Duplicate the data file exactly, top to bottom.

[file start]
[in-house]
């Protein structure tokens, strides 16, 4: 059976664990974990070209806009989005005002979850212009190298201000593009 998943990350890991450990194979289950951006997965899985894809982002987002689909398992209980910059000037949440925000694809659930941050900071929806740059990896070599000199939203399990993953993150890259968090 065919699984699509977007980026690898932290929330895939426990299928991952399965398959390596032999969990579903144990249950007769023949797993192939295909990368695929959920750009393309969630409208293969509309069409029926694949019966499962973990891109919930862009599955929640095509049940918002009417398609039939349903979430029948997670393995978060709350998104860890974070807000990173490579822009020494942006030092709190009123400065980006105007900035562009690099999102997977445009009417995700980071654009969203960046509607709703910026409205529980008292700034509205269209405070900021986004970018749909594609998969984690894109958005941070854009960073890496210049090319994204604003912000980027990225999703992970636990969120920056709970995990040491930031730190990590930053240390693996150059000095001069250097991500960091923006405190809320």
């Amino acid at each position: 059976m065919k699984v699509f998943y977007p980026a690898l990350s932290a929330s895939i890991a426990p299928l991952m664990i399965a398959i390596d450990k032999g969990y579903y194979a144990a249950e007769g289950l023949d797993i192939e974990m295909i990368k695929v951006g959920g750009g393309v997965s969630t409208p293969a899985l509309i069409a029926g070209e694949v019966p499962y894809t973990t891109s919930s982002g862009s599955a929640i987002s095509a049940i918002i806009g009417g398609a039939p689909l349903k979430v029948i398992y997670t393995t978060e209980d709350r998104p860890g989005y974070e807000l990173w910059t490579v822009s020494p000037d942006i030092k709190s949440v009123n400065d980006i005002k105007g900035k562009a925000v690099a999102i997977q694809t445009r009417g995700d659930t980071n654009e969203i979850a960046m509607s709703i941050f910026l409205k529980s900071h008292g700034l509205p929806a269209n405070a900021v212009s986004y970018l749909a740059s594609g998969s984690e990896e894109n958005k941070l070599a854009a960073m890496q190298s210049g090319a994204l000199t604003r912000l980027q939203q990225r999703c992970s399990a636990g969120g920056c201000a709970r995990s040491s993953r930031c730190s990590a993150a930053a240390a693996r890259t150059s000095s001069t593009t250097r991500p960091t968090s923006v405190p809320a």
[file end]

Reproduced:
[in-house]
């Protein structure tokens, strides 16, 4: 059976664990974990070209806009989005005002979850212009190298201000593009 998943990350890991450990194979289950951006997965899985894809982002987002689909398992209980910059000037949440925000694809659930941050900071929806740059990896070599000199939203399990993953993150890259968090 065919699984699509977007980026690898932290929330895939426990299928991952399965398959390596032999969990579903144990249950007769023949797993192939295909990368695929959920750009393309969630409208293969509309069409029926694949019966499962973990891109919930862009599955929640095509049940918002009417398609039939349903979430029948997670393995978060709350998104860890974070807000990173490579822009020494942006030092709190009123400065980006105007900035562009690099999102997977445009009417995700980071654009969203960046509607709703910026409205529980008292700034509205269209405070900021986004970018749909594609998969984690894109958005941070854009960073890496210049090319994204604003912000980027990225999703992970636990969120920056709970995990040491930031730190990590930053240390693996150059000095001069250097991500960091923006405190809320």
């Amino acid at each position: 059976m065919k699984v699509f998943y977007p980026a690898l990350s932290a929330s895939i890991a426990p299928l991952m664990i399965a398959i390596d450990k032999g969990y579903y194979a144990a249950e007769g289950l023949d797993i192939e974990m295909i990368k695929v951006g959920g750009g393309v997965s969630t409208p293969a899985l509309i069409a029926g070209e694949v019966p499962y894809t973990t891109s919930s982002g862009s599955a929640i987002s095509a049940i918002i806009g009417g398609a039939p689909l349903k979430v029948i398992y997670t393995t978060e209980d709350r998104p860890g989005y974070e807000l990173w910059t490579v822009s020494p000037d942006i030092k709190s949440v009123n400065d980006i005002k105007g900035k562009a925000v690099a999102i997977q694809t445009r009417g995700d659930t980071n654009e969203i979850a960046m509607s709703i941050f910026l409205k529980s900071h008292g700034l509205p929806a269209n405070a900021v212009s986004y970018l749909a740059s594609g998969s984690e990896e894109n958005k941070l070599a854009a960073m890496q190298s210049g090319a994204l000199t604003r912000l980027q939203q990225r999703c992970s399990a636990g969120g920056c201000a709970r995990s040491s993953r930031c730190s990590a993150a930053a240390a693996r890259t150059s000095s001069t593009t250097r991500p960091t968090s923006v405190p809320a």